Your next car could have a built-in road-rage detector

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5 million jobs in the UK are at “high risk” of being automated A quantum experiment suggests there’s no such thing as objective reality Microsoft just booted up the first “DNA drive” for storing data Watch two astronauts take a spacewalk to give the ISS a power upgrade These are some of the questions Affectiva, an emotion-sensing technology startup that spun out of the MIT Media Lab, is asking.

And the company says it has amassed a significant amount of data on driver behavior through a recent program, capturing everything from road rage to impromptu road-trip singalongs.

“[We want] holistic automotive AI systems that not only look outside the vehicle [.

but] also look inside the vehicle,” said Taniya Mishra, the company’s director of AI research, on stage at EmTech Digital, an event organized by MIT Technology Review.

“We want AI to know what is the mental and emotional state of people inside the car.

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create({ portalId: “4518541”, formId: “687d89a5-264a-492d-b504-be0d4c3640f2” }); Affectiva is running a program where it pays drivers to help train its emotional recognition system.

The company send drivers a kit including cameras and other sensors to place within their vehicles.

These record a person’s facial expressions, gestures, and tone of voice while they are on the road.

That data is then labeled by trained specialists for a range of emotions, and then fed into deep neural networks.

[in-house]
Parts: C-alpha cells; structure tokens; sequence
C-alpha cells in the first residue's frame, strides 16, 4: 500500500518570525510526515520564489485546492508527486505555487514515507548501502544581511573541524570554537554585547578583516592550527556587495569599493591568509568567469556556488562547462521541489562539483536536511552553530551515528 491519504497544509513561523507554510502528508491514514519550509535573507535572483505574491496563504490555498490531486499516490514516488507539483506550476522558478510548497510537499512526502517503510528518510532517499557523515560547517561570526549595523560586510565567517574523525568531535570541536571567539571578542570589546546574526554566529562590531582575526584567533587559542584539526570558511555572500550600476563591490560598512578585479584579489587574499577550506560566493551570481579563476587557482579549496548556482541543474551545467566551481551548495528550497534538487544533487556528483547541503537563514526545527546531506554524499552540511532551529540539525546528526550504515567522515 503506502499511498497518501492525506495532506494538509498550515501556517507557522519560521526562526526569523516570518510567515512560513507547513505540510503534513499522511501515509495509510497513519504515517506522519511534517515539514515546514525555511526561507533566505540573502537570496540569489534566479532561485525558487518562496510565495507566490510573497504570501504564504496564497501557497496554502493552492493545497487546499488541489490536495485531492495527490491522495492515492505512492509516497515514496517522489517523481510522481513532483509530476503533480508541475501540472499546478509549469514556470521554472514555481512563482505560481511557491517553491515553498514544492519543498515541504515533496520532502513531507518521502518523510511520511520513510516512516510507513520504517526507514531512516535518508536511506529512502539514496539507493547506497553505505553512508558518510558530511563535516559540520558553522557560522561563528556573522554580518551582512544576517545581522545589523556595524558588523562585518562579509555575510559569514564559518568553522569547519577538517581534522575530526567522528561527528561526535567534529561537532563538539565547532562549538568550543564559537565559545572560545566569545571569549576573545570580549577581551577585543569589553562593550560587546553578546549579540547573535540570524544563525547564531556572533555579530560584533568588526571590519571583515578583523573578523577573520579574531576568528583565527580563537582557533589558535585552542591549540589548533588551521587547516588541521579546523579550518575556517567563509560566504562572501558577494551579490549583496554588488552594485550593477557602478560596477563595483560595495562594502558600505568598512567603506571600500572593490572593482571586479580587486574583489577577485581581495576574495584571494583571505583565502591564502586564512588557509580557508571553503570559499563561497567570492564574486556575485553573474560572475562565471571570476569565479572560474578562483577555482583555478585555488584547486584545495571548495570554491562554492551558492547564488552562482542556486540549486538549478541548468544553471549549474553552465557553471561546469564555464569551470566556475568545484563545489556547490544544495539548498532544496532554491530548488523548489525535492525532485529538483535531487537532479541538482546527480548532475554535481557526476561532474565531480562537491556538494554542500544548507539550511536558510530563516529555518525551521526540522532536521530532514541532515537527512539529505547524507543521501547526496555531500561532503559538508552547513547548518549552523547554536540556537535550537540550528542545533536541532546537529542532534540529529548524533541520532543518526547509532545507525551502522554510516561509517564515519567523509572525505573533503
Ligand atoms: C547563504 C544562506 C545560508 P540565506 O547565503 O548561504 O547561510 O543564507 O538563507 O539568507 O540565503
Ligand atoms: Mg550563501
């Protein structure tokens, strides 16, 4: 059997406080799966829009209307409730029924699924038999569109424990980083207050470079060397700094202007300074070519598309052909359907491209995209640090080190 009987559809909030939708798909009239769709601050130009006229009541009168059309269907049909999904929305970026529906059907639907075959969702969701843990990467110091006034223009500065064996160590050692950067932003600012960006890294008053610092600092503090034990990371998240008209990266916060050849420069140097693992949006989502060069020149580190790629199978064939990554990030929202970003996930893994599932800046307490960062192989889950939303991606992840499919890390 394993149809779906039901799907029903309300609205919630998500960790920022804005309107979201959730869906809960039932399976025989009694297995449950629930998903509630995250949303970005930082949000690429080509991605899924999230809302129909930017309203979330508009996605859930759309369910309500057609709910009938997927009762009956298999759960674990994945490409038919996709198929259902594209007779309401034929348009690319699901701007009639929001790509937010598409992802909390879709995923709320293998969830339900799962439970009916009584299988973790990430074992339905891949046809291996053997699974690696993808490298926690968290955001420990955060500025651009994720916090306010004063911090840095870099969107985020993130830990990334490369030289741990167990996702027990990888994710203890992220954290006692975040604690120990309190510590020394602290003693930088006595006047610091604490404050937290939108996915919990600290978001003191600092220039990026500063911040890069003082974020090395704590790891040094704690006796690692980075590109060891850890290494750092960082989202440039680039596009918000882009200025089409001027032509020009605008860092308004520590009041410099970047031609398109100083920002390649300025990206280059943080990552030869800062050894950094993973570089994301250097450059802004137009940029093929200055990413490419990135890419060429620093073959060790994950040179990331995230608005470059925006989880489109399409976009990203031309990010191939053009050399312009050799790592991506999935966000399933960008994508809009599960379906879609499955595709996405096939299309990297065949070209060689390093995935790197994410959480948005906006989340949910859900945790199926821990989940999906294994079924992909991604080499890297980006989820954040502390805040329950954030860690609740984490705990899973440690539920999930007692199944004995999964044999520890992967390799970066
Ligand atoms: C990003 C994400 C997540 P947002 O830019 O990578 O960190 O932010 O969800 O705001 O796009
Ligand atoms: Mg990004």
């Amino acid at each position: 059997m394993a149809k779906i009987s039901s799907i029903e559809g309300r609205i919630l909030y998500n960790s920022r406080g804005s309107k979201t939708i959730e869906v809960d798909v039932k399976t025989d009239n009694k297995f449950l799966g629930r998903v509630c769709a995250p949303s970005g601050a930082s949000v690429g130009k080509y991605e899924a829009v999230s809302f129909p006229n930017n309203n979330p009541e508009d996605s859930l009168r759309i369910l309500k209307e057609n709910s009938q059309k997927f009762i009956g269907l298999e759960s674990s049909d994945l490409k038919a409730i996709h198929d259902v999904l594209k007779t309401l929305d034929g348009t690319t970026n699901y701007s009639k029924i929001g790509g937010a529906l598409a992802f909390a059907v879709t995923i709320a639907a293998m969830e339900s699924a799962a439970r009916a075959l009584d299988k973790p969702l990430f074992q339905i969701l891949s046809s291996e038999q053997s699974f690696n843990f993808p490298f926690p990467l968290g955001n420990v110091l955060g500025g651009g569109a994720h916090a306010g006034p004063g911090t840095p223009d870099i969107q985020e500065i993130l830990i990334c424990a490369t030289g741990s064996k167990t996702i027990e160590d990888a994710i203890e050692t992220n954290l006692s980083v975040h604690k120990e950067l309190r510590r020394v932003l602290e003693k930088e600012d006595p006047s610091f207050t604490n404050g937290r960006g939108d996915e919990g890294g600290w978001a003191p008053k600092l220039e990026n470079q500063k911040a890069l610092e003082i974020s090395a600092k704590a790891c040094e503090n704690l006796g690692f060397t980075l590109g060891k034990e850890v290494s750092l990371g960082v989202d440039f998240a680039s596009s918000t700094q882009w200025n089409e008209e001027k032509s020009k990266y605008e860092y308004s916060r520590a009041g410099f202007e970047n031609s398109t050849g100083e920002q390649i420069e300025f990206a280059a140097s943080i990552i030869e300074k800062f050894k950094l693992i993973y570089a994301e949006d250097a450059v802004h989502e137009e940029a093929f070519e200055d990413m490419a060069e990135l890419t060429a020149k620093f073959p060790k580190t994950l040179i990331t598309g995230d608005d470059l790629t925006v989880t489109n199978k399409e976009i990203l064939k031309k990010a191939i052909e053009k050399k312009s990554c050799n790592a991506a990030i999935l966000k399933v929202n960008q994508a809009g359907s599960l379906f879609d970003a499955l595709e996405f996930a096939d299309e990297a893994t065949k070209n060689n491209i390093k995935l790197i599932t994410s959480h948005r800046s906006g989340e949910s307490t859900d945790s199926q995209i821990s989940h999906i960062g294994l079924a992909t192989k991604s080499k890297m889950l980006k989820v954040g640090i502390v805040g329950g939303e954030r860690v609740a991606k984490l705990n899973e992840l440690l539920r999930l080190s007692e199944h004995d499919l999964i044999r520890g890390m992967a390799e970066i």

Through this approach, the team has been able to collect a rich source of naturalistic behavior and emotional data.

Drivers typically have an initial adjustment period of around one-and-a-half days during which they are self-conscious of being watched, but they quickly get used to it.

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The study has also helped the team deepen their understanding of different patterns in human emotion, such as how anger is typically expressed through both facial expressions and a raised voice while happiness is more often expressed through only facial expressions.

Emotion-recognition technology is still nascent, but it could be applied in a variety of ways beyond automotives.

Mishra mentioned, for example, that it could help autistic children like her three-year old to better socialize and engage with their peers.

It could also help humans engage in more meaningful collaborations with AI “to learn, to find enjoyment, and to do tasks together,” she said.

But such technology also raises important questions about privacy.

Many attendees at EmTech Digital expressed that the idea of having their car monitor their emotions is rather “creepy.

” Mishra also noted that Affectiva made a conscious decision not to use their technology for any kinds of security applications.

How to prevent those uses, however, remains an open-ended question as more and more players enter this space.

Mishra said it would be important for the tech industry, and society, to engage in open dialogue and discussion.

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